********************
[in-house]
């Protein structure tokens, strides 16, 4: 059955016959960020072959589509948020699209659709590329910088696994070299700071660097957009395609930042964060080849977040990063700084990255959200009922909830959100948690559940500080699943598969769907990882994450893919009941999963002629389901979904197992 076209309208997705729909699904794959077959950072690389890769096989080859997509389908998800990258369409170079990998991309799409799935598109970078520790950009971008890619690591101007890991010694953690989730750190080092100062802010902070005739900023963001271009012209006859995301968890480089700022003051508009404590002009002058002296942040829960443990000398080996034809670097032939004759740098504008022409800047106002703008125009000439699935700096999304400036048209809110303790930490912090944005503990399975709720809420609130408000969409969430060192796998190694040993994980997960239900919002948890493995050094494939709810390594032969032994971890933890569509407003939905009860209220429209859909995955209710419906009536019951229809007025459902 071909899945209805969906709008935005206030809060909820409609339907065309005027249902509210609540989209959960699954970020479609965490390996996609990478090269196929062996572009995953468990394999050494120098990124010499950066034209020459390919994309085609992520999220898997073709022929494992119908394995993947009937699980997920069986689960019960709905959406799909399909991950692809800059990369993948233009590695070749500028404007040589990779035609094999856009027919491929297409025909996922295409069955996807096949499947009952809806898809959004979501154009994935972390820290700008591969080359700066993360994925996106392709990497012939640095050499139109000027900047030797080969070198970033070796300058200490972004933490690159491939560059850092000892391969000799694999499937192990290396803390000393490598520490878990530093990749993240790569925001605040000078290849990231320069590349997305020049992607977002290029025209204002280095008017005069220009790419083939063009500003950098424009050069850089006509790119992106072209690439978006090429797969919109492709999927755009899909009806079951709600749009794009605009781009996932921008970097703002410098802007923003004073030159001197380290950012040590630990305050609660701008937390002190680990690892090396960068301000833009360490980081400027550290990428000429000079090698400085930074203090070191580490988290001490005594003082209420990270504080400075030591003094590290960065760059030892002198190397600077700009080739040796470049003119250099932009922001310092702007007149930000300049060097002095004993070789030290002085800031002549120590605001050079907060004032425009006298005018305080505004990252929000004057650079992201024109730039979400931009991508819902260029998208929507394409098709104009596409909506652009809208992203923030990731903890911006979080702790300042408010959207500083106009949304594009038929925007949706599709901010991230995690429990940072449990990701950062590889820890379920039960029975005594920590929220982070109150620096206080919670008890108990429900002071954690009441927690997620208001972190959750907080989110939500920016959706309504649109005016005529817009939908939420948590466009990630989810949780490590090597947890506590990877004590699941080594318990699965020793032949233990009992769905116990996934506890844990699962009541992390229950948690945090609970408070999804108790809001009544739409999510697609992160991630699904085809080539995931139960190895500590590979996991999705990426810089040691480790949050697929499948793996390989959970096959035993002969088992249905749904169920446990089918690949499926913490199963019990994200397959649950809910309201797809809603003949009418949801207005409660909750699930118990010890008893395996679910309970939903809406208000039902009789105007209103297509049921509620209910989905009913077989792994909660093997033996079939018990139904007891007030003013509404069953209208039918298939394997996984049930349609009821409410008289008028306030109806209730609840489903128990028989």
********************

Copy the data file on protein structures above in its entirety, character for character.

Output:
[in-house]
């Protein structure tokens, strides 16, 4: 059955016959960020072959589509948020699209659709590329910088696994070299700071660097957009395609930042964060080849977040990063700084990255959200009922909830959100948690559940500080699943598969769907990882994450893919009941999963002629389901979904197992 076209309208997705729909699904794959077959950072690389890769096989080859997509389908998800990258369409170079990998991309799409799935598109970078520790950009971008890619690591101007890991010694953690989730750190080092100062802010902070005739900023963001271009012209006859995301968890480089700022003051508009404590002009002058002296942040829960443990000398080996034809670097032939004759740098504008022409800047106002703008125009000439699935700096999304400036048209809110303790930490912090944005503990399975709720809420609130408000969409969430060192796998190694040993994980997960239900919002948890493995050094494939709810390594032969032994971890933890569509407003939905009860209220429209859909995955209710419906009536019951229809007025459902 071909899945209805969906709008935005206030809060909820409609339907065309005027249902509210609540989209959960699954970020479609965490390996996609990478090269196929062996572009995953468990394999050494120098990124010499950066034209020459390919994309085609992520999220898997073709022929494992119908394995993947009937699980997920069986689960019960709905959406799909399909991950692809800059990369993948233009590695070749500028404007040589990779035609094999856009027919491929297409025909996922295409069955996807096949499947009952809806898809959004979501154009994935972390820290700008591969080359700066993360994925996106392709990497012939640095050499139109000027900047030797080969070198970033070796300058200490972004933490690159491939560059850092000892391969000799694999499937192990290396803390000393490598520490878990530093990749993240790569925001605040000078290849990231320069590349997305020049992607977002290029025209204002280095008017005069220009790419083939063009500003950098424009050069850089006509790119992106072209690439978006090429797969919109492709999927755009899909009806079951709600749009794009605009781009996932921008970097703002410098802007923003004073030159001197380290950012040590630990305050609660701008937390002190680990690892090396960068301000833009360490980081400027550290990428000429000079090698400085930074203090070191580490988290001490005594003082209420990270504080400075030591003094590290960065760059030892002198190397600077700009080739040796470049003119250099932009922001310092702007007149930000300049060097002095004993070789030290002085800031002549120590605001050079907060004032425009006298005018305080505004990252929000004057650079992201024109730039979400931009991508819902260029998208929507394409098709104009596409909506652009809208992203923030990731903890911006979080702790300042408010959207500083106009949304594009038929925007949706599709901010991230995690429990940072449990990701950062590889820890379920039960029975005594920590929220982070109150620096206080919670008890108990429900002071954690009441927690997620208001972190959750907080989110939500920016959706309504649109005016005529817009939908939420948590466009990630989810949780490590090597947890506590990877004590699941080594318990699965020793032949233990009992769905116990996934506890844990699962009541992390229950948690945090609970408070999804108790809001009544739409999510697609992160991630699904085809080539995931139960190895500590590979996991999705990426810089040691480790949050697929499948793996390989959970096959035993002969088992249905749904169920446990089918690949499926913490199963019990994200397959649950809910309201797809809603003949009418949801207005409660909750699930118990010890008893395996679910309970939903809406208000039902009789105007209103297509049921509620209910989905009913077989792994909660093997033996079939018990139904007891007030003013509404069953209208039918298939394997996984049930349609009821409410008289008028306030109806209730609840489903128990028989």